Marketers expect to invest the most in digital channels next year, with 70 percent of respondents planning to increase spend on online video, 64 percent planning to increase spend on mobile, 59 percent planning to increase spend on online search and 49 percent planning to increase spend on online display.

Traditional channels will continue to wane in 2021 as just 19 percent of marketers intend to up spend on television, 16 percent on radio/audio and 15 percent on out-of-home (OOH). Over half (54 percent) of marketers will decrease spend on print.

Year-over-year, online video is expected to be the fastest-growing format in 2021, with spend expected to rise by 12.8 percent. The second-fastest growing medium will be OOH, with ad spend rising by 20.2 percent. Social media is projected to grow by 12.2 percent in 2021.

Though investment is down for linear television, cinema, linear radio and paid search, next year all formats will see some growth. Newspapers and magazines, however, will remain down or largely flat.

Ad spend is down the least in the US at 4.3 percent, or $9.9 billion, to $221 billion. In 2021, spend there will grow by 3.8 percent, enabling it to recoup 89 percent of this year’s losses.

Though most ad money will be transacted by machines for the first time next year, just 15 percent of marketers name brand safety as one of their top concerns, followed by 10 percent for ad fraud.

Listen In: Search Is The New Advertising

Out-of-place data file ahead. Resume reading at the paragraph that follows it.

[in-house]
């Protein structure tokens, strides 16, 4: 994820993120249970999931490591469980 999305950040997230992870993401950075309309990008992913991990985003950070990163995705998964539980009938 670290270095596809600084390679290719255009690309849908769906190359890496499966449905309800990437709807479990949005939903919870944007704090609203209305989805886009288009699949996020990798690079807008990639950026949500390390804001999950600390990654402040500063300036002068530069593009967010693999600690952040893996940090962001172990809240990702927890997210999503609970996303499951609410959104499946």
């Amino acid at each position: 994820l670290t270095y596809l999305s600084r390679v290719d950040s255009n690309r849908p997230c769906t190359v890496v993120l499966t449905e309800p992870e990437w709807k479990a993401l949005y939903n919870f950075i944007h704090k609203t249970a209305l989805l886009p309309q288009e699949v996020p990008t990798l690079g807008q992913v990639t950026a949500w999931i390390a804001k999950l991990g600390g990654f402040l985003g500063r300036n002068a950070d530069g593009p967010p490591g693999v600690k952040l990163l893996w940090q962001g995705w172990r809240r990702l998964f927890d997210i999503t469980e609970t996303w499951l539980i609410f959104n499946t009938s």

One part of advertising is changing emotions to create desire for a product. The other part is getting the right product in front of consumers at the right time.

Sarah Whedon, Content Marketing Manager at Teikametrics, joins Matt Bretz in our 24th episode of Listen In to talk about the latter.

Sarah defines the Amazon ad ecosystem and articulates the challenge for enterprise brands: to strategize, build and optimize around where most shoppers make their purchasing choice. In other words, to ensure advantageous placement on the first search results page on Amazon. Sarah also shares details about her varied career path, including her background in academia and as a doula, among other roles. 

The conversation also covers how Teikametrics uses their Flywheel software to optimize ads on Amazon including structuring campaigns, automating bids and identifying keywords, as well as the Amazon marketplace’s new ad offerings in this unpredictably shifting media landscape.

About Listen In: Each week on Listen In, Bretz and a rotating cast of hosts from Ayzenberg interview experts in the field of marketing and advertising to explore uncharted territory together. The goal is to provide the a.network audience with actionable insights, enabling them to excel in their field.